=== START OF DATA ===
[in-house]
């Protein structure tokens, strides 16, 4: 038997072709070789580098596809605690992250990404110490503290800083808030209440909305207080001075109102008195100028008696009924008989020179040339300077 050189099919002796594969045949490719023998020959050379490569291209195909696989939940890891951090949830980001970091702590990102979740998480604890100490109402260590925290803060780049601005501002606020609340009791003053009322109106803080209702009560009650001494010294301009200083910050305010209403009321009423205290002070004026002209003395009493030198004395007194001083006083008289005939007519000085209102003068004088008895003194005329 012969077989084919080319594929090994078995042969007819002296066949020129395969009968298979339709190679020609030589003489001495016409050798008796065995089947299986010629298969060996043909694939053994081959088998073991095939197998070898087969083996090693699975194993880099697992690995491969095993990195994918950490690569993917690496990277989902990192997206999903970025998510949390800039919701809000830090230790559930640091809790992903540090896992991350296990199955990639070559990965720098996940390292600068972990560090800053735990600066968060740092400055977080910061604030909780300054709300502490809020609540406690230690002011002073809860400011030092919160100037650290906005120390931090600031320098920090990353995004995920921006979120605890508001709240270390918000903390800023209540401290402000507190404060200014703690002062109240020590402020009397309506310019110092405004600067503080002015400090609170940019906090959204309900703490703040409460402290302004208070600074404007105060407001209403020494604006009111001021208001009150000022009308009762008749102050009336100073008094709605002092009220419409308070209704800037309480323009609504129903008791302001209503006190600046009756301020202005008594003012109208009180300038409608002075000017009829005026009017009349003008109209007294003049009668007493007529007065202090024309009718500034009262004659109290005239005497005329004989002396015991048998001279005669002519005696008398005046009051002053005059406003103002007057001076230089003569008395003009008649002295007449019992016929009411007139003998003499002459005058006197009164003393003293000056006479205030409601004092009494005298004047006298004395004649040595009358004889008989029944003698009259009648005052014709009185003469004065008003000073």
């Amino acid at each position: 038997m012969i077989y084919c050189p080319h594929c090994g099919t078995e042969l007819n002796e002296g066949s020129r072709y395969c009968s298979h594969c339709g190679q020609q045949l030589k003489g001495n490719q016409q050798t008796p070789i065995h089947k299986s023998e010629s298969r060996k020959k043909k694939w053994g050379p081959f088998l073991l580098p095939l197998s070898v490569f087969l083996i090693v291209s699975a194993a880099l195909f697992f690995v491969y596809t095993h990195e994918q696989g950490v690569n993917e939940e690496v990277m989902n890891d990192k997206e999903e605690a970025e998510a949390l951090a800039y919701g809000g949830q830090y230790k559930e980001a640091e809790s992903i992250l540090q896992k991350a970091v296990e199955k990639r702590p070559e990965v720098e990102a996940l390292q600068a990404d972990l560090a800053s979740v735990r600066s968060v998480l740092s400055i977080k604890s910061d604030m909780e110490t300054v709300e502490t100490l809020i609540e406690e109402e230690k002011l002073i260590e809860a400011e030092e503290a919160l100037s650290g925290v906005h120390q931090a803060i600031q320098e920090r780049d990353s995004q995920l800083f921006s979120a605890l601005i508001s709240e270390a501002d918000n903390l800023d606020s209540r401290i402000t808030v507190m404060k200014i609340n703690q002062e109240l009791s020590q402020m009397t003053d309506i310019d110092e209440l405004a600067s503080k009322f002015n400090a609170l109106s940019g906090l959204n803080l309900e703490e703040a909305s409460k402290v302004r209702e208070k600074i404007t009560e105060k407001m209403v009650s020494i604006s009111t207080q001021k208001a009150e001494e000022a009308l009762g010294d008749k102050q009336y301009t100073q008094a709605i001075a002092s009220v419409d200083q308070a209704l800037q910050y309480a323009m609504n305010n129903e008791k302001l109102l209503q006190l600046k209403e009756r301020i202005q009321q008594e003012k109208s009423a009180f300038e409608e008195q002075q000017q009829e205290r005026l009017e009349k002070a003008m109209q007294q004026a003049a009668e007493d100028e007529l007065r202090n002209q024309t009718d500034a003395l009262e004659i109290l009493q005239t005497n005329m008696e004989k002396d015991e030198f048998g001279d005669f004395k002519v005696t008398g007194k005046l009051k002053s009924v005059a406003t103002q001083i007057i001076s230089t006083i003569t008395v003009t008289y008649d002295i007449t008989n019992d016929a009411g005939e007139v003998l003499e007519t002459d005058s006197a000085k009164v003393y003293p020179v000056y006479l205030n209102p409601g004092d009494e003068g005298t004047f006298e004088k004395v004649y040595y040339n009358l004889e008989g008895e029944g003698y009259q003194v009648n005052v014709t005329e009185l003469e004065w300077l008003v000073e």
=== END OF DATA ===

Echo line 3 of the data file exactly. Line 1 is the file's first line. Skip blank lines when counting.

């Amino acid at each position: 038997m012969i077989y084919c050189p080319h594929c090994g099919t078995e042969l007819n002796e002296g066949s020129r072709y395969c009968s298979h594969c339709g190679q020609q045949l030589k003489g001495n490719q016409q050798t008796p070789i065995h089947k299986s023998e010629s298969r060996k020959k043909k694939w053994g050379p081959f088998l073991l580098p095939l197998s070898v490569f087969l083996i090693v291209s699975a194993a880099l195909f697992f690995v491969y596809t095993h990195e994918q696989g950490v690569n993917e939940e690496v990277m989902n890891d990192k997206e999903e605690a970025e998510a949390l951090a800039y919701g809000g949830q830090y230790k559930e980001a640091e809790s992903i992250l540090q896992k991350a970091v296990e199955k990639r702590p070559e990965v720098e990102a996940l390292q600068a990404d972990l560090a800053s979740v735990r600066s968060v998480l740092s400055i977080k604890s910061d604030m909780e110490t300054v709300e502490t100490l809020i609540e406690e109402e230690k002011l002073i260590e809860a400011e030092e503290a919160l100037s650290g925290v906005h120390q931090a803060i600031q320098e920090r780049d990353s995004q995920l800083f921006s979120a605890l601005i508001s709240e270390a501002d918000n903390l800023d606020s209540r401290i402000t808030v507190m404060k200014i609340n703690q002062e109240l009791s020590q402020m009397t003053d309506i310019d110092e209440l405004a600067s503080k009322f002015n400090a609170l109106s940019g906090l959204n803080l309900e703490e703040a909305s409460k402290v302004r209702e208070k600074i404007t009560e105060k407001m209403v009650s020494i604006s009111t207080q001021k208001a009150e001494e000022a009308l009762g010294d008749k102050q009336y301009t100073q008094a709605i001075a002092s009220v419409d200083q308070a209704l800037q910050y309480a323009m609504n305010n129903e008791k302001l109102l209503q006190l600046k209403e009756r301020i202005q009321q008594e003012k109208s009423a009180f300038e409608e008195q002075q000017q009829e205290r005026l009017e009349k002070a003008m109209q007294q004026a003049a009668e007493d100028e007529l007065r202090n002209q024309t009718d500034a003395l009262e004659i109290l009493q005239t005497n005329m008696e004989k002396d015991e030198f048998g001279d005669f004395k002519v005696t008398g007194k005046l009051k002053s009924v005059a406003t103002q001083i007057i001076s230089t006083i003569t008395v003009t008289y008649d002295i007449t008989n019992d016929a009411g005939e007139v003998l003499e007519t002459d005058s006197a000085k009164v003393y003293p020179v000056y006479l205030n209102p409601g004092d009494e003068g005298t004047f006298e004088k004395v004649y040595y040339n009358l004889e008989g008895e029944g003698y009259q003194v009648n005052v014709t005329e009185l003469e004065w300077l008003v000073e």